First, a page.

The Things You Lose

amy-reese

PHOTO PROMPT © Amy Reese

“I left my baby at the trolley stairs.”

She’d been saying things like that all day. Talking about some man named John who went to war, and now this strangeness about a baby.

The things you leave behind always stay the same in your mind. It’s the things you keep, you lose.

“Grandma, you don’t have a baby.”

I stroked the back of her ancient hand and listened to the beeps and footsteps and soft voices of the hospital. It wouldn’t be long.

Her rheumy eyes opened and found me. “Who are you?”

“It’s me, Katie.”

Her eyes turned sharp. “The things you leave behind always stay the same in your mind. It’s the things you keep, you lose.”

This has been an edition of the Friday Fictioneers, hosted by the talented Rochelle Wisoff Fields. This week’s photo courtesy Amy Reese. To read more 100-word flash fiction or to submit your own, click the blue froggy button:

get the InLinkz code

Thanks for stopping by!

29 Comments

  1. Profoundly true. I enjoyed this, and had to reflect on the last line for a short while. Well done.

    Liked by 1 person

  2. Excellent. I love the last paragraph especially. Taut and vibrant.

    Liked by 1 person

  3. Dear Karen,

    Gripping, gritty and achingly tragic. The last line pierces the heart.

    Shalom,

    Rochelle

    Liked by 1 person

  4. Another sad story – lots of them for this week’s prompt! – but really beautifully written. Such truth in those final sentences, too.

    Liked by 1 person

  5. This is like my mother… the last line really touched me…

    Liked by 1 person

  6. I feel like an echo here, because that last line hit me hard too.
    Excellent piece.

    Liked by 1 person

  7. peterkirsch

    “The things you leave behind always stay the same in your mind. It’s the things you keep, you lose.”
    Where’d you come up with that one?
    Very well put.

    Like

    1. Peter-You never know what’ll show up when you sit down and write 😉
      Some days diamonds, most days stones.

      Like

  8. That’s one of those final lines that stays with you for a while – well written Karen.

    Liked by 1 person

  9. Amazing last line, it will stay with me.

    Liked by 1 person

  10. I dare to be unoriginal: the last line is a killer. The whole story is good and very moving though.

    Liked by 1 person

  11. Ditto about the last line! Isn’t it grand when so many people appreciate the same thing in a story you’ve written? It’s then that you know you really got it right. Kudos to the whole story.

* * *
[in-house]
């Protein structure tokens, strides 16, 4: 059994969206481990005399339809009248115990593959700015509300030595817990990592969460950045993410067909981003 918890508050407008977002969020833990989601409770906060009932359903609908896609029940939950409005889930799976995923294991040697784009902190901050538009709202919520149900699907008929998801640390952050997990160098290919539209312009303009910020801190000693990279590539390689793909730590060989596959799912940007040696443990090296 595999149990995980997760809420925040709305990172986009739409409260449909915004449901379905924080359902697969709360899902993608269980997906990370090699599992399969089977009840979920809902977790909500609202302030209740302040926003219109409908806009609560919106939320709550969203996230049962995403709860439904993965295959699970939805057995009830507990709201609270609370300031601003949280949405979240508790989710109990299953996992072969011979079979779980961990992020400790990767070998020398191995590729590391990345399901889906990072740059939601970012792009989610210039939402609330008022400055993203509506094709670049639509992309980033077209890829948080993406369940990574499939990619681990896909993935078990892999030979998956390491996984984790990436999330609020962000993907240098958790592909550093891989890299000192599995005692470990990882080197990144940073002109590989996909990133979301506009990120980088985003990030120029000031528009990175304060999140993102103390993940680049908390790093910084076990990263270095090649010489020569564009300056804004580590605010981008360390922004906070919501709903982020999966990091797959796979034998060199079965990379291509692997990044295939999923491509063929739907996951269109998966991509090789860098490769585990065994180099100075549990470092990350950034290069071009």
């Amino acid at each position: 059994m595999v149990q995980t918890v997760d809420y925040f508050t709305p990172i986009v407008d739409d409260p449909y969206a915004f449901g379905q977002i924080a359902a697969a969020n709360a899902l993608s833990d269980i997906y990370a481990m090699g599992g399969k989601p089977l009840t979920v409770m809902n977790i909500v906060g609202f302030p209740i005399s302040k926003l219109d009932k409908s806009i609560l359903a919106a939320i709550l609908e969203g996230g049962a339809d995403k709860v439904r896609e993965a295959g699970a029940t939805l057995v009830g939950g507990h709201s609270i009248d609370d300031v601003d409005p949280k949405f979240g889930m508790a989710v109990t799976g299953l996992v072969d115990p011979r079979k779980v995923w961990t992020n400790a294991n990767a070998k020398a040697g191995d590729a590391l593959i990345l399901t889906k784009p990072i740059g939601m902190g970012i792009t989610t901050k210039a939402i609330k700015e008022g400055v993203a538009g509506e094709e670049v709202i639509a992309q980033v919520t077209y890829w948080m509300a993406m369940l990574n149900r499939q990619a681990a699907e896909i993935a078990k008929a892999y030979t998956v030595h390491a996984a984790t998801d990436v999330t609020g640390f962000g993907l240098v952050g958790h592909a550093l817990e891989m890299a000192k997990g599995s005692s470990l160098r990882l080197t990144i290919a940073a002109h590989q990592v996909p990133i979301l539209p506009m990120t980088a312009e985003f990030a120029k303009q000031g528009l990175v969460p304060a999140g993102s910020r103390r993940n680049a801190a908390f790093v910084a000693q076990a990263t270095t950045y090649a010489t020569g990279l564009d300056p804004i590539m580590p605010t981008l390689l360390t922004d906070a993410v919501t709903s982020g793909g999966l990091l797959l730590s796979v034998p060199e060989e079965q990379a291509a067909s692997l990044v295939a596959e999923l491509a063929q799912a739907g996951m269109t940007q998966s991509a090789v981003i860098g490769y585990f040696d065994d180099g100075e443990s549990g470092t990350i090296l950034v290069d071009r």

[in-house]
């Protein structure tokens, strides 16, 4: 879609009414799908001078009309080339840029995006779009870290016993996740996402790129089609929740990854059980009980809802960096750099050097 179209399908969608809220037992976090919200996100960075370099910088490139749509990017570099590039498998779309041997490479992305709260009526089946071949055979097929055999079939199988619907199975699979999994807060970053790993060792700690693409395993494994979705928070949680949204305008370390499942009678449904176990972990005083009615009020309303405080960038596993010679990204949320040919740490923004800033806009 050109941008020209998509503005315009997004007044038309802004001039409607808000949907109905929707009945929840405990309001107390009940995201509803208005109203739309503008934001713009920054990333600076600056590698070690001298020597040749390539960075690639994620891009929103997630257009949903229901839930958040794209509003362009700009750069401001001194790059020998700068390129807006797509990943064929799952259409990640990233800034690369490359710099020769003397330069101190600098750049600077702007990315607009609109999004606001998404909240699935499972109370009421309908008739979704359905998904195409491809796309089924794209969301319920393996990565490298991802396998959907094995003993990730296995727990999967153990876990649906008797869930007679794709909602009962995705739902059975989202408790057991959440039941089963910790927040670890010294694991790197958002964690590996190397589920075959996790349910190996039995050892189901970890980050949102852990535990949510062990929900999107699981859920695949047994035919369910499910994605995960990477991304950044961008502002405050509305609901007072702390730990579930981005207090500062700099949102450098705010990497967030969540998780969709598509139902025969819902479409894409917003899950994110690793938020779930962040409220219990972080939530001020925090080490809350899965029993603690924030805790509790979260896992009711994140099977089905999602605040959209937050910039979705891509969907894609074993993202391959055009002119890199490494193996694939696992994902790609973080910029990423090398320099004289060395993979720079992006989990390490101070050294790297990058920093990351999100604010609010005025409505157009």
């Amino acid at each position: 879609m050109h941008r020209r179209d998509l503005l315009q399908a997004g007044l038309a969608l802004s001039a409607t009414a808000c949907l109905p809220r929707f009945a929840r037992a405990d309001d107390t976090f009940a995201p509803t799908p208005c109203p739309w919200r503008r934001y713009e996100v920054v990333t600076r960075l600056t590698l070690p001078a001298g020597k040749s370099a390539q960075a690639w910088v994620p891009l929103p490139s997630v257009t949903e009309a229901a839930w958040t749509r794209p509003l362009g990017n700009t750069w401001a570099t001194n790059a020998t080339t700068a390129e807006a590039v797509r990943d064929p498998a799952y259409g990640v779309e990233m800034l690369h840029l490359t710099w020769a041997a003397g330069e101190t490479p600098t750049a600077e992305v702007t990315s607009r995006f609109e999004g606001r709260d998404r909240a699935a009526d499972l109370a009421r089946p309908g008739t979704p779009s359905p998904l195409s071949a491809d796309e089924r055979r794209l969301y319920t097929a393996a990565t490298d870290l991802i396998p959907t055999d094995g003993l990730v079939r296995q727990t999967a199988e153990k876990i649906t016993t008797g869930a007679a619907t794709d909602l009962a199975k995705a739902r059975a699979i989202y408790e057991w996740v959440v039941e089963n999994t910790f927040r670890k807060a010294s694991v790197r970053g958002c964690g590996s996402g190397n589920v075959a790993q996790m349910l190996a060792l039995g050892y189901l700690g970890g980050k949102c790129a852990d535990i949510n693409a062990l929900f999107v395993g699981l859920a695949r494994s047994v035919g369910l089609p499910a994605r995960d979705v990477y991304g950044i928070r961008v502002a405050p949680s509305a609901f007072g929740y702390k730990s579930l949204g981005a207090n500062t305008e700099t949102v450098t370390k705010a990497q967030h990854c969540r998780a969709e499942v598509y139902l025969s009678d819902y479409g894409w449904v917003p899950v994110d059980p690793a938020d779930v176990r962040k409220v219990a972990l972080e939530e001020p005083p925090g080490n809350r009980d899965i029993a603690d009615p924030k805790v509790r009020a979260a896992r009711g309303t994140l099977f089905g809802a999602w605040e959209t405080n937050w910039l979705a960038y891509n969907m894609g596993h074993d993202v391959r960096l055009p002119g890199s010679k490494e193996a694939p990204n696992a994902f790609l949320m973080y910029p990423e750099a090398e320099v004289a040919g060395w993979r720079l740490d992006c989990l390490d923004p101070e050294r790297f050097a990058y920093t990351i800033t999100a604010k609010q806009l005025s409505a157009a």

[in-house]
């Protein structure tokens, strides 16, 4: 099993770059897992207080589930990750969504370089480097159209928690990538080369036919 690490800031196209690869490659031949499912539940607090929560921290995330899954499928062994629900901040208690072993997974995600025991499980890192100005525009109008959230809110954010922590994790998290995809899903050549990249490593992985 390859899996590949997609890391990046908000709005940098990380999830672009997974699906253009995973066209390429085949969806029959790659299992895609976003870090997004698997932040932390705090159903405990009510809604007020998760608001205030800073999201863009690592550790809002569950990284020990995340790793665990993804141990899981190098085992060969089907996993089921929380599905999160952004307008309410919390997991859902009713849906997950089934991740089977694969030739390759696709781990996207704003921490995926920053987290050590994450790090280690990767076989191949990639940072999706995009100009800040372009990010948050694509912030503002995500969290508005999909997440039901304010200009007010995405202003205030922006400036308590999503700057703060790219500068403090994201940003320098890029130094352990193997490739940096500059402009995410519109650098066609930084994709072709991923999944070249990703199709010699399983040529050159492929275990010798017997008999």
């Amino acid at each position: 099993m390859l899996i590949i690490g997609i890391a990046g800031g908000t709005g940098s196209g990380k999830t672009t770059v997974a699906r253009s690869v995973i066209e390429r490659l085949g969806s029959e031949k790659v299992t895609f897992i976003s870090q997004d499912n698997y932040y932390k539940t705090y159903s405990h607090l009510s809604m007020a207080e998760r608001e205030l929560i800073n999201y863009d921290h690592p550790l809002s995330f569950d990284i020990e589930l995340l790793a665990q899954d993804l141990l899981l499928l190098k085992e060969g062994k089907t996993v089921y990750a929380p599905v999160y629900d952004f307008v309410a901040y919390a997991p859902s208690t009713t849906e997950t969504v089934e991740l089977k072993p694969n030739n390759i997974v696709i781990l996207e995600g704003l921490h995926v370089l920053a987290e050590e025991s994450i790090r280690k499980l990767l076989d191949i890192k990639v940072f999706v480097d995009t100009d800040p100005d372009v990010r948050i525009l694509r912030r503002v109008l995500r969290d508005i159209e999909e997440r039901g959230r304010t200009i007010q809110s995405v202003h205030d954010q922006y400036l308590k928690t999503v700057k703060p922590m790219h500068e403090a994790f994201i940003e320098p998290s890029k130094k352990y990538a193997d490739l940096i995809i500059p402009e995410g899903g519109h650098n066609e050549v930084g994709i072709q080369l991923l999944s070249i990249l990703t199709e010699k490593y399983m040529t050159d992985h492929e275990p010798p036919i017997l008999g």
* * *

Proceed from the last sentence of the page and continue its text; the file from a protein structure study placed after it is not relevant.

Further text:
Liked by 1 person

    1. I’m glad you liked it Alicia. It’s something I’ve been thinking about and it’s surprising and delightful to see how much it resonates.

      Like

  12. Poor Grandma. But still a wise lady. The last sentence was brilliant. Great job!

    Liked by 1 person

  13. This brought a tear to my eye. Just beautiful and so sad that she’d lost her love to war, her baby to the morals of the time and her last moments they were coming to get her. It is true that those things that you leave behind remain unchanged and so sad she doesn’t remember the ones that stayed. Loved this.

    Liked by 1 person

    1. Thanks so much for the kind words!

      Like

  14. What a hauntingly beautiful story. So true. And so tragic. 😔

    Liked by 1 person

  15. That last line is really intense.
    Great story.

    Liked by 1 person

  16. I think we all know someone like that and it is always so sad.

    DJ

    Liked by 1 person

  17. Karen, this is gorgeous! That last line is perfect, and sadly too true. Loved this!

    Liked by 1 person

  18. Grandma still has her wits if not her memory. Great last line (I read it through a couple of times!). Great story.

    Liked by 1 person

  19. […] The first is a line taken from a short story written by fellow blogger K Rawson. The story is titled The Things You Lose. […]

    Liked by 1 person

  20. JED

    Chills – is all I have to say. It gave me chills. Wonderful..

    Liked by 1 person

  21. Dale

    Oh! Straight to the heart. I felt her pain at remembering that part. I reiterate everyone’s comments on that killer last line.

    Liked by 1 person

  22. Great piece, Karen. My father had dementia his last few years. This hit close to home.

    Liked by 1 person

  23. The last line is gold. All the writing beautiful.

    Liked by 1 person

  24. The piece is so intriguingly open to interpretation. What or who did she leave behind? Who did she lose? Imagine having this on your mind at the moment she did, even through the dementia. Very good piece.

    Liked by 1 person

  25. That’s a deep though cleverly portrayed. Love it.

    Liked by 1 person

  26. I love how you’ve given Grandma such a profound insight. In the midst of her confusion comes a real gem.

    Liked by 1 person

Leave a Reply

Fill in your details below or click an icon to log in:

WordPress.com Logo

You are commenting using your WordPress.com account. Log Out /  Change )

Google+ photo

You are commenting using your Google+ account. Log Out /  Change )

Twitter picture

You are commenting using your Twitter account. Log Out /  Change )

Facebook photo

You are commenting using your Facebook account. Log Out /  Change )

Connecting to %s